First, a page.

Another advantage of digital printing is without doubt the option—not to mention the financial viability—of printing shorter runs. This is the decisive argument for a great deal of people, however printing short runs means further benefits which an enterprising investor will be glad to make us of. Digital printing gives the option to take an extremely free approach to managing the printing process, i.e. you can split your print runs into smaller tranches of the same number of copies and print them as and when required. We are not only able to speedily respond to the market’s demand for our published materials, but also have the opportunity to entirely eliminate all storage costs. Additionally, we do not doom our books to a pointless existence in conditions that are not always book-friendly, at the end of the day books are not like wine and aging isn’t good for them). Moreover, short runs are a great tool for probing the market—we can always print a few dozen or a few hundred books to see what the readers’ reaction is and base our decision as to the final size of the run based on it. Once we know how many copies we want to print then there’s nothing stopping us from checking what our book—the final product—is going to look like. This is what a test print is for, which in reality is nothing else than a copy of our book identical to the subsequently printed run that can be used to e.g. review the accuracy of the book’s content.
Yet another quality of digital printing deserving a special mention is personalisation. As we already know, the printing of each individual copy using the digital technology is a stand-alone and final process, which means that changes can be introduced to each copy. We can change details such as first and last names, sections of the texts, barcodes, even photographs and graphs. The offset printing technology does not provide room for manipulations of this type—the smallest change would require a new set of printing plates.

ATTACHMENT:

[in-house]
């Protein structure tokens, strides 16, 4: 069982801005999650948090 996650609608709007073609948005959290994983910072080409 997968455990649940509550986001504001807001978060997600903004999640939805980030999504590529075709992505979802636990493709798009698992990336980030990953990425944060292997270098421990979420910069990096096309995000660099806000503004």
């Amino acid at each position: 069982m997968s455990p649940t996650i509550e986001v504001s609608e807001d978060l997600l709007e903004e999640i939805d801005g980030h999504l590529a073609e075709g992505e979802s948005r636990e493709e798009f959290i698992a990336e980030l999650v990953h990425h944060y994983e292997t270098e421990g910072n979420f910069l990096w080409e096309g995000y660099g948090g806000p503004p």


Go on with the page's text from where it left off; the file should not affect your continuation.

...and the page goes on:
What about quality?
As far as this category is concerned, offset printing used to win hands down. Numerous industry publications praise the superiority of offset over digital without the slightest doubt; meanwhile, this is not such an obvious matter. In the past the quality of offset was not attainable for digital. However, time passes, technology is developing at an extreme pace and the tide is steadily turning in favour of digital printing. The UV digital printing technology is particularly worth a mention as it delivers excellent printing quality.
In addition, remember that the substrate used also affects the final product. Offset printing looks better on coated papers as uncoated materials absorb more ink, thus resulting in less intensive colours.
What do we go with then?
As already stressed in the introduction: it all depends on the specific requirements of each given job. Offset printing will be more financially viable for longer runs, however you have to take into account the time required to complete the job. If we have deadlines to meet and we don’t need to print tens of thousands of copies, then digital printing will be more cost-effective. However, if you’re still in doubt whether you’re making the right decision, and the information found on the Internet—instead of giving you clarity—is only confusing you more, do not worry, no one can be an expert on everything! The best solution here is to contact a representative of a printing house. A professional advice coming from someone with the experience needed will without doubt help you make the right decision.